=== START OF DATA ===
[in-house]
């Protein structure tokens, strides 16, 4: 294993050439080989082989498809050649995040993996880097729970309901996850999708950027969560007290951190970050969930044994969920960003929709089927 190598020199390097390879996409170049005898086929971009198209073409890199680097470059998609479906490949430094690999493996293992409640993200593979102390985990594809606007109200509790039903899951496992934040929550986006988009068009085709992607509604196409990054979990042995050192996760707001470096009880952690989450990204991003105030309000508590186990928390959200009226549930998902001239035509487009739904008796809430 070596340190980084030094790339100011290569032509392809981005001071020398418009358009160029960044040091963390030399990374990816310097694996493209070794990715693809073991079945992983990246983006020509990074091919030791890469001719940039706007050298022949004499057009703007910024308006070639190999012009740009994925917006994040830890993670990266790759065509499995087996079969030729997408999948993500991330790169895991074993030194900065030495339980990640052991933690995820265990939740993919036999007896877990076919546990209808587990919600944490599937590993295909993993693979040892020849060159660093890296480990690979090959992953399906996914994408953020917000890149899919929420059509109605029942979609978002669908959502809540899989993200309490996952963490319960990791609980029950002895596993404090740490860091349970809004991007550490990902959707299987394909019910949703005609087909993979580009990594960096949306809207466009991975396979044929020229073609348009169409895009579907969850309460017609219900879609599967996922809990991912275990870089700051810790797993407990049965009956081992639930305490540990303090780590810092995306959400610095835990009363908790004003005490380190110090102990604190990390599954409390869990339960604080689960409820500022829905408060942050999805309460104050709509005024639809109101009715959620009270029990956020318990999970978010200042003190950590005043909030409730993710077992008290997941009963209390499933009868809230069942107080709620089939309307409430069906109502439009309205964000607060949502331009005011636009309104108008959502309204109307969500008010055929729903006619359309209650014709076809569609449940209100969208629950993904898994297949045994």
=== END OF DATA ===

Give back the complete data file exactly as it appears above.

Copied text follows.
[in-house]
């Protein structure tokens, strides 16, 4: 294993050439080989082989498809050649995040993996880097729970309901996850999708950027969560007290951190970050969930044994969920960003929709089927 190598020199390097390879996409170049005898086929971009198209073409890199680097470059998609479906490949430094690999493996293992409640993200593979102390985990594809606007109200509790039903899951496992934040929550986006988009068009085709992607509604196409990054979990042995050192996760707001470096009880952690989450990204991003105030309000508590186990928390959200009226549930998902001239035509487009739904008796809430 070596340190980084030094790339100011290569032509392809981005001071020398418009358009160029960044040091963390030399990374990816310097694996493209070794990715693809073991079945992983990246983006020509990074091919030791890469001719940039706007050298022949004499057009703007910024308006070639190999012009740009994925917006994040830890993670990266790759065509499995087996079969030729997408999948993500991330790169895991074993030194900065030495339980990640052991933690995820265990939740993919036999007896877990076919546990209808587990919600944490599937590993295909993993693979040892020849060159660093890296480990690979090959992953399906996914994408953020917000890149899919929420059509109605029942979609978002669908959502809540899989993200309490996952963490319960990791609980029950002895596993404090740490860091349970809004991007550490990902959707299987394909019910949703005609087909993979580009990594960096949306809207466009991975396979044929020229073609348009169409895009579907969850309460017609219900879609599967996922809990991912275990870089700051810790797993407990049965009956081992639930305490540990303090780590810092995306959400610095835990009363908790004003005490380190110090102990604190990390599954409390869990339960604080689960409820500022829905408060942050999805309460104050709509005024639809109101009715959620009270029990956020318990999970978010200042003190950590005043909030409730993710077992008290997941009963209390499933009868809230069942107080709620089939309307409430069906109502439009309205964000607060949502331009005011636009309104108008959502309204109307969500008010055929729903006619359309209650014709076809569609449940209100969208629950993904898994297949045994």